In the first instance, Messers. Gebremedhn, Ghebrehiwet and Mebrahtom, along with one of the other men on trial, were convicted by the Rome Criminal Court of the charge of aiding and abetting illegal immigration, under article 12, paragraphs 1 and 3 of the Consolidated Immigration Act, and sentenced to between 2 and 4 years imprisonment, along with fines of up to €125,000. The other two men involved in the case were acquitted. The decision was based on the Court’s interpretation of the acts performed by the men as having been aimed at aiding the migrants and asylum seekers to cross Italy’s borders into another State, an offence punishable under the Consolidated Immigration Act without a requisite profit motive. The Court dismissed the charge that the men had been involved in a criminal conspiracy due to the lack of evidence provided by the prosecution to prove the existence of a criminal organisation or any profit or gain the men may have derived from the material acts forming the substance of the case against them. The charges relating to the illicit transfer of money were also dismissed, with the Court deeming there to be no evidence to support them.
The decision in the first instance was appealed by the defence to the Court of Appeal of Rome, who ruled on the case on the 26 May 2021, reducing the sentence of the court of first instance while nonetheless upholding the interpretation of the defendants’ conduct as “other acts” aimed at facilitating the entry of the people they helped into another State, as provided for in article 12, paragraphs 1 and 3, of the Consolidated Immigration Act. This decision was appealed by the defence to the Court of Cassation, with a decision expected on the 20 May 2022.
As of the time of writing, Messers. Gebremedhn, Ghebrehiwet and Mebrahtom are at liberty. They have been assisted by a legal team throughout the proceedings against them.
In the communication, we underlined our concern at the prosecution of Messers. Gebremedhn, Ghebrehiwet and Mebrahtom, whose pursuit by the State would appear to represent the criminalisation of acts of solidarity and assistance towards migrants and asylum seekers through the misapplication of elements of the national legal framework designed, in principle, to regulate migration and combat trafficking in persons. In addition, we would like to express our concern as to the extended period of pre-trial detention to which Messers. Gebremedhn, Ghebrehiwet and Mebrahtom were subjected.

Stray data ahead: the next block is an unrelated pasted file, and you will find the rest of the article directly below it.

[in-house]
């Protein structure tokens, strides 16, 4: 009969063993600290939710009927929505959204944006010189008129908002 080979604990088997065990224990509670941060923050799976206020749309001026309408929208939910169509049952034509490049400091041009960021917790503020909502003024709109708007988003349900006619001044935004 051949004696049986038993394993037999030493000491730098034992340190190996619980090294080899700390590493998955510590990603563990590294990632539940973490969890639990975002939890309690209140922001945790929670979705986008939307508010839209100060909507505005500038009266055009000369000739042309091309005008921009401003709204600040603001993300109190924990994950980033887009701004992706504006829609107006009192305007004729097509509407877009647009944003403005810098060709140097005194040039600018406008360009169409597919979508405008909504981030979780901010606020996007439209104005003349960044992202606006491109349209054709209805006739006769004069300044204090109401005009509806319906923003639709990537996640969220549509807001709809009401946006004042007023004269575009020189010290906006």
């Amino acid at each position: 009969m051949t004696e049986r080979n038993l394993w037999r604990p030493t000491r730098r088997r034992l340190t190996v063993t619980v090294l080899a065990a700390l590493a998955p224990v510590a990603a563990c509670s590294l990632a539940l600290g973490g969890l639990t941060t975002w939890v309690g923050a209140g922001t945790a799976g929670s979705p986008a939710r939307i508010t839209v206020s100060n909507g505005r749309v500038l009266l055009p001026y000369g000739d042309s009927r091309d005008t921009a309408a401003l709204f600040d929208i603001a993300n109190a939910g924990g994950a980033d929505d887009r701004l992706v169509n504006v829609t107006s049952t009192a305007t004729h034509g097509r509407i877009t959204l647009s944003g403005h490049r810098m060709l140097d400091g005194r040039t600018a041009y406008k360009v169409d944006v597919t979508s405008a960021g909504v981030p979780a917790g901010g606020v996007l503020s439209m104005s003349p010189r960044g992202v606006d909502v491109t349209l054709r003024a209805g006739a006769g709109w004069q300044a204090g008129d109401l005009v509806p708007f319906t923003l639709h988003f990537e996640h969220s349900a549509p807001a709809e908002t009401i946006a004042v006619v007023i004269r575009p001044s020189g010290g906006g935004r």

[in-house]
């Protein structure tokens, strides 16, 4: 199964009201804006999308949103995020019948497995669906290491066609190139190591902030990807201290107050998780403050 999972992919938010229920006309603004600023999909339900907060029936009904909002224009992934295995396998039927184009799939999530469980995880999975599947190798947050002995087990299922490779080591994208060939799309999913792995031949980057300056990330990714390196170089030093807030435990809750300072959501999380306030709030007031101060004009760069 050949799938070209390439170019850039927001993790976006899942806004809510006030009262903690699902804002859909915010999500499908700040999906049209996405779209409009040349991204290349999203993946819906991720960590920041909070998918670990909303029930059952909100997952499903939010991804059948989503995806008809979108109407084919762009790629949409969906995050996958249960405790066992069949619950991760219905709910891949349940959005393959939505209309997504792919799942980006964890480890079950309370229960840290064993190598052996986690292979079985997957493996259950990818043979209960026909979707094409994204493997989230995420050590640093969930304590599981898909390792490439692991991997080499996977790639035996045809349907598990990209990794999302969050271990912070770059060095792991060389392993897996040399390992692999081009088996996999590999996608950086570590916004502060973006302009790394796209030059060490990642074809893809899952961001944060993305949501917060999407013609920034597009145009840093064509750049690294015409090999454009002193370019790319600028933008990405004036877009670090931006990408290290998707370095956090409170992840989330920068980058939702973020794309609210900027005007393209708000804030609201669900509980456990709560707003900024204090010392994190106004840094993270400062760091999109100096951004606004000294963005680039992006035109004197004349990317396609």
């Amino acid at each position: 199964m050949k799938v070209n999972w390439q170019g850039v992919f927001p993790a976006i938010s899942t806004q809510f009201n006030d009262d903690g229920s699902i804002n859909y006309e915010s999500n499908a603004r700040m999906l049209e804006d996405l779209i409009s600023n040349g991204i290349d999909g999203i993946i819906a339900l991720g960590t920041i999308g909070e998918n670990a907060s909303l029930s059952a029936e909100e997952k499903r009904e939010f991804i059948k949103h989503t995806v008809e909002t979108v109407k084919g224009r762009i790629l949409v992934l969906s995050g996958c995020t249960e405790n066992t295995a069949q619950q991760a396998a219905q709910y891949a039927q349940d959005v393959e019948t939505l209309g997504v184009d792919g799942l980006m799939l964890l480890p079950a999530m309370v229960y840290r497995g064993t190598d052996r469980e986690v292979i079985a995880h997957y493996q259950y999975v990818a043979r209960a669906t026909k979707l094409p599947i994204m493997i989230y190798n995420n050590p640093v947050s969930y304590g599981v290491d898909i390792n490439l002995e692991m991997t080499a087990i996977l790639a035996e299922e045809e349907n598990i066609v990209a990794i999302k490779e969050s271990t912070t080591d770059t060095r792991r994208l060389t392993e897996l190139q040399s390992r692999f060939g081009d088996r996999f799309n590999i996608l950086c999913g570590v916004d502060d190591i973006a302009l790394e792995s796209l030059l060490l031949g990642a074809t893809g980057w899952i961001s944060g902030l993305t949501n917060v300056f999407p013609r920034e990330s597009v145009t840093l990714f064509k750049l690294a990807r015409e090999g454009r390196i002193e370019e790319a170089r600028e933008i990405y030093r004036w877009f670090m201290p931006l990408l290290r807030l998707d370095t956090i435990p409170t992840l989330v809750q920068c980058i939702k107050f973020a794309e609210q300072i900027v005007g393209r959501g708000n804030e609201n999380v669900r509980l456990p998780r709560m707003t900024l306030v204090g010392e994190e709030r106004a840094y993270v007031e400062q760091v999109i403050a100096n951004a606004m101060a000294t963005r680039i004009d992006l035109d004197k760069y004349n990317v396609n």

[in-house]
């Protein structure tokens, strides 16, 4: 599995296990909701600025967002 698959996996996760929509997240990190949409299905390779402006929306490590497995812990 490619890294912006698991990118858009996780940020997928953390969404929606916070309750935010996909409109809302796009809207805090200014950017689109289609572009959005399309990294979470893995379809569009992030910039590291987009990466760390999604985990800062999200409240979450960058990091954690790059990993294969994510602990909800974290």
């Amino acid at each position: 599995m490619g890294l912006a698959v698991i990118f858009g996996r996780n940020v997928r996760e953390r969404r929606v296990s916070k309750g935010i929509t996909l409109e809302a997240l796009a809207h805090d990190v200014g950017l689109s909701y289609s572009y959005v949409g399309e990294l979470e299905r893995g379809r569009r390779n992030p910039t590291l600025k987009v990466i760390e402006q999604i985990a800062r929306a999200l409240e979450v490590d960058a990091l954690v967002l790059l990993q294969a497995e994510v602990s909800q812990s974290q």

We express these concerns recalling that this is not the first occasion upon which Special Procedures mandate holders have communicated with the Italian Government in connection with the charge of aiding and abetting illegal migration being pressed against human rights defenders following investigations carried out on the basis of approaches used to tackle organised crime and including the extensive use of surveillance powers (see ITA 1/2021 and ITA 5/2020). We fear that this investigatory approach has contributed to the conflation of humanitarian acts of solidarity aimed at defending, promoting and enabling the fulfilment of the human rights of migrants, including the right to seek asylum, with criminal activity. We further state our concern that the result of this approach has been to repress the legitimate work of human rights defenders and to deter individuals from engaging in acts of solidarity with migrants and asylum seekers.
In this regard, we wish to stress the crucial role played by human rights defenders undertaking humanitarian action aimed at preventing and alleviating suffering of migrants, including through the prevision of shelter, food, medical care and transportation, and wish to underline the negative human rights impacts of efforts to deter the provision of such assistance. States must refrain from criminalizing or otherwise penalizing either the provision of support or assistance to migrants or the
organizations or individuals who carry out such essential activities.